2. Now with the enclosed end up, take your marking pen and make a line on the edge of the rim every 90 degrees. Do this by laying a straight edge across the barrel end through its center.
  3. Make a mark on both sides of the rim where the straight edge lies and then rotate your straight edge 90 degrees and mark again. You should have four marks evenly spaced around the barrel marking the center location of each exhaust port cutout.
  4. Now transfer your four lines from the rim down onto the drum side about 3 inches.
  5. Using this line as a center reference, mark and begin 1 inch below the rim; take your ruler, and mark out a 6-inch by 1-inch rectangle in all 4 locations.
  6. After you finish marking, lay the drum over onto its side and secure it so that it can not roll. To do this, just put a block of wood or a larger stone underneath the barrel on both sides.
  7. Once the barrel is positioned with one rectangle marking on top, use the grinder following the earlier described operating technique and cut out the marked rectangle.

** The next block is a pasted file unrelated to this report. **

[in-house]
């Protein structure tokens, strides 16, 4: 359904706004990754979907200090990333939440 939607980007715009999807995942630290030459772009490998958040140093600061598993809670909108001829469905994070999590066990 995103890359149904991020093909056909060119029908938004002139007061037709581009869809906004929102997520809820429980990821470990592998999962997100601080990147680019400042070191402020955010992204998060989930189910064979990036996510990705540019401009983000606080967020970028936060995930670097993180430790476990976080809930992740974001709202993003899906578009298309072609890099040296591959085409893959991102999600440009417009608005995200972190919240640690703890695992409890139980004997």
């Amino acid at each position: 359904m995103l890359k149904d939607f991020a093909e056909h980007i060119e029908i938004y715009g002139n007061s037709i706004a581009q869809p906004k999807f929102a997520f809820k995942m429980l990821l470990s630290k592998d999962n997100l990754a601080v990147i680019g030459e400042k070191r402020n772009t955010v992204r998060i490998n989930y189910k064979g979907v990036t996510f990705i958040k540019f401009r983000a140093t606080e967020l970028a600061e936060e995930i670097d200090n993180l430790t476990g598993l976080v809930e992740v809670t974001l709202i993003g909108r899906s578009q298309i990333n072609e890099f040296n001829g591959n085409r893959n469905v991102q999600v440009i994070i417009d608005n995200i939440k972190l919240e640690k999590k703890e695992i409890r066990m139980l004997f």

8. Rotate the drum and repeat the procedure for all four marked rectangles.

You now have your exhaust vents. All that is needed to complete our incinerator is a screen and a door.

Step 4: Install the Door

For the door installation, you will want to stay between the two reinforcing ribs that encircle the drum. Cutting out these ribs will only weaken the barrel, and metal becomes much weaker when it is heated. Leaving these ribs intact will keep the incinerator from warping when the interior temperature reaches extreme heat zones. I suggest that you orient your door's location slightly differently than I have. I have an exhaust vent directly above my incinerator door, and I discovered that if I wish to access the barrel while refuse is ignited, heat and flame below out of the port in close proximity to my face. This hazard could cause severe burns to one's face if caution is not exercised. Perhaps put the door centered between two exhaust ports to alleviate this problem.